The report – conducted by digital marketing expert Catalina - also reveals that three-quarters (76%) of franchise buyers (eg. people that ALREADY buy the brand in question) do not even try new product/line extensions, and that it typically takes 28 weeks for new products to reach 75% of their peak distribution.
Marketers, meanwhile, are wasting money with mass media campaigns promoting products that haven’t reached stores yet or missing opportunities by waiting to promote new products until distribution has hit critical mass, increasing the likelihood that they will be delisted due to lackluster sales, observes Catalina.
Purchase-based targeting can be a cornerstone of successful new product launches
Now the fact that such a tiny percentage of shoppers is driving the sales of most new products, coupled with pretty lousy retention rates, could just be seen as proof that the products have limited appeal.
However, the real takeaway is that food marketers are missing a huge opportunity to target shoppers that would actually buy – and keep buying - their products, with appropriately timed and targeted advertising and incentives, claimed Marla Thompson, SVP of US Strategy.
“The products we looked at were actually the most successful new products as highlighted by IRI (Pacesetters*). Our study makes it clear that it is critical for brands and retailers to find likely triers and repeat buyers while also engaging the right shoppers over time to sustain repeat purchasing. It also shows that purchase-based targeting can be a cornerstone of successful new product launches.”
Targeting shoppers based on likelihood to buy can result in trial rates five times higher than average
Indeed, engaging shoppers based on predictive modeling of their likelihood to buy can result in trial rates five times higher than the average trial rate, claimed Thompson.
Catalina, she said, can set up campaigns that kick in only when stores have registered their first sales of the new product in question, which narrowly target promotional activity for the product at potential buyers, based on previous purchasing behavior (Catalina has access to a vast database based on transactional data from more than 30,000 stores in the US).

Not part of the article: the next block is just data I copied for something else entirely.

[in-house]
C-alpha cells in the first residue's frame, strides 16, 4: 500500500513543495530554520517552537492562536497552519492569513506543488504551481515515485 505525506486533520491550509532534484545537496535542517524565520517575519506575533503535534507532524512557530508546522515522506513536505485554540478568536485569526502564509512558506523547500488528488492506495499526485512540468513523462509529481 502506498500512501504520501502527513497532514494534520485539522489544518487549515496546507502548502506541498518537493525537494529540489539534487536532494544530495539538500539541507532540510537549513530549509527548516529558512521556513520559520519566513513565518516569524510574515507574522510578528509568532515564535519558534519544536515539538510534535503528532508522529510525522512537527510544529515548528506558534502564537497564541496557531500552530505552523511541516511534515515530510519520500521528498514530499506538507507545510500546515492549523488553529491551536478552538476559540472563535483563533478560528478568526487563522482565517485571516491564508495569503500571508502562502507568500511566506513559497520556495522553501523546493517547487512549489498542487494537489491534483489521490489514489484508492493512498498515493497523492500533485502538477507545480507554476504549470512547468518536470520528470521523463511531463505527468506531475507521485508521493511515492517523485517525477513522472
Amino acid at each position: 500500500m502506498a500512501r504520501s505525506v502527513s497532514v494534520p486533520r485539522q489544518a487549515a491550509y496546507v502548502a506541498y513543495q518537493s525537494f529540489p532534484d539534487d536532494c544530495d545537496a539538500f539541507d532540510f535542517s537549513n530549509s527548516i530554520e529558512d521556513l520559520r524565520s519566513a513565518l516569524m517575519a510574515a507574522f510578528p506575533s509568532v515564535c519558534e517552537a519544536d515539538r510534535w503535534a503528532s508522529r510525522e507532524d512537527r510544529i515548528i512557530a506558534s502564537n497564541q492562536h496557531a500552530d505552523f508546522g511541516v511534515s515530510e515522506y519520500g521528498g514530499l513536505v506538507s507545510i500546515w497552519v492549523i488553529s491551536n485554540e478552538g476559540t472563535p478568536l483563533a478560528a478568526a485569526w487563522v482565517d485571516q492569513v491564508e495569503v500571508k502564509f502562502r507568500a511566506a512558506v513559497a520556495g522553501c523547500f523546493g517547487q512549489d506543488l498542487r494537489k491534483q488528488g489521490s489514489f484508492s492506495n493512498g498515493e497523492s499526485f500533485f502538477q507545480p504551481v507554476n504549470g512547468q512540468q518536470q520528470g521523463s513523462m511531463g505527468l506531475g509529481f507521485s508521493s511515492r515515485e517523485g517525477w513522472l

“Targeting the top 2% of shoppers as scored in Catalina’s predictive model typically drives trial rates that are five times higher than the natural trial rate. Targeting the top 10% of shoppers in the model typically results in a trial rate three times the natural rate.”
Retailers and manufacturers must stay engaged with new product buyers beyond the first year
Brand managers that don’t use services like Catalina’s to specifically target likely triers and repeat buyers based on transaction and loyalty card data, “either waste ad and promotional spend on consumers who can’t buy in their store, or they leave new items sitting on shelves without shopper awareness”, she argued.
“At the same time, retailers and manufacturers need to stay engaged with new product buyers beyond the first year of a launch to ensure the ultimate success of new products.”
The study highlights:
- The number of new CPG product launches in the US has declined for two years running, falling by 4.2% in 2013 and another 4.6% in 2014, according to IRI data.
- 0.7% of shoppers are driving 80% of volumes for the nation’s top 50 best-selling new food and beverage products.
- Of the 50 new food and beverage products analyzed, just eight had shopper concentrations of more than 1% driving 80% of volume, and only one had a concentration above 2% (Yoplait Greek blended at 3.22%). Many were under 0.5% including Red Bull editions (0.25%), Hershey’s Spreads (0.38%), Mountain Dew Kickstart (0.37%) and Hormel REV wraps (0.37%).
- On average, it takes 28 weeks for new products to reach 75% of their highest distribution.
- On average 76% of franchise buyers (eg. people that ALREADY buy the brand in question) do not try a new line extension.
* For this study, Catalina analyzed the behavior of 45 million consistent shoppers across 11,000 US stores, which are a subset of Catalina’s total US network. Catalina looked at the 50 top-selling food and beverage products identified in the latest IRI New Product Pacesetter report. A consistent shopper was defined as someone that shops at least 2 times every 8 weeks for seven consecutive eight-week periods.